Most of all, as free human beings, this thinking out of our Christian Faith must be done personally. Ideas are useless if they have no significance to our lives. Perhaps one has a friend who wants to enter a relationship with her after four years of college (“Better late than never” awardees.). Perhaps one is beginning to fall out of love, and the sizzle of the romance is fading fast. Perhaps one wishes to be a priest and commit himself to God. Perhaps one genuinely loves the Ateneo and the people within it and as such wishes to teach Philosophy or Theology upon graduation to further help people along the road to becoming. In any case, it still boils down to the fact that one has to think his Faith over because his Faith will have inextricable consequences on his life, no matter what he does.

Being graduating seniors, we are approaching a crossroads in our lives. We are about to make new commitments and either discard or renew older ones. Perhaps some of us would be going back to our province, or some of us would be migrating to another country upon learning that FPJ wins the presidency. In any case, there’s no better time than now to begin contemplating upon where we intend to go, what we intend to do, and who do we intend to be with in the near future.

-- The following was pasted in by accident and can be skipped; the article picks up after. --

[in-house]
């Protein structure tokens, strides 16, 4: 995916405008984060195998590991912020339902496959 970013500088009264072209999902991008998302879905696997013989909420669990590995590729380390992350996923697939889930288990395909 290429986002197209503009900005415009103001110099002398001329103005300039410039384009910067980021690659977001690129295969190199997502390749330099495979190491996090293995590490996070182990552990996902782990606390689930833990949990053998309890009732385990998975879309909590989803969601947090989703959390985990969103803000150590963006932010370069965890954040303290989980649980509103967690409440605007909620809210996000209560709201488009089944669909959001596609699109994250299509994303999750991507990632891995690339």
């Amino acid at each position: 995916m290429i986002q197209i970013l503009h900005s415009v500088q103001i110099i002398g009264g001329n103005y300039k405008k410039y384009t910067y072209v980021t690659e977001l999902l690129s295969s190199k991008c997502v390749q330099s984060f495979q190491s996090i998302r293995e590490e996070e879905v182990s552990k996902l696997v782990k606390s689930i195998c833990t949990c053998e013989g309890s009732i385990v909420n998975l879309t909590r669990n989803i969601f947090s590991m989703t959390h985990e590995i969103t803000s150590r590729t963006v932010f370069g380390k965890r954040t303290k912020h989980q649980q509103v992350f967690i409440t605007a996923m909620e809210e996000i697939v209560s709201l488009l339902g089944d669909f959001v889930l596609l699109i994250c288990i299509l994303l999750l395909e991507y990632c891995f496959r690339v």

With all the failures and shortcoming our mortal world disheartens us with, Faith allows us to recognize that there is more within us. Our Christian Faith is an experience of reality, as our reality is grace to us: it gives us insights on our way towards personal fulfillment. These experiences are not superficial but they aim at some sense of depth in the latent reality presented to us. We qualitatively search for what our experiences hold for us. We realize through our faith the new possibilities for the future in an imperfect world. The future that we dream of is something we strive towards. Ultimately, in our realization that we are part of a bigger picture, we begin to look at our life through heaven’s eyes. What we do can and will affect the other, and as such, commitments between persons will happen ideally because of their common wish to grow in such a commitment.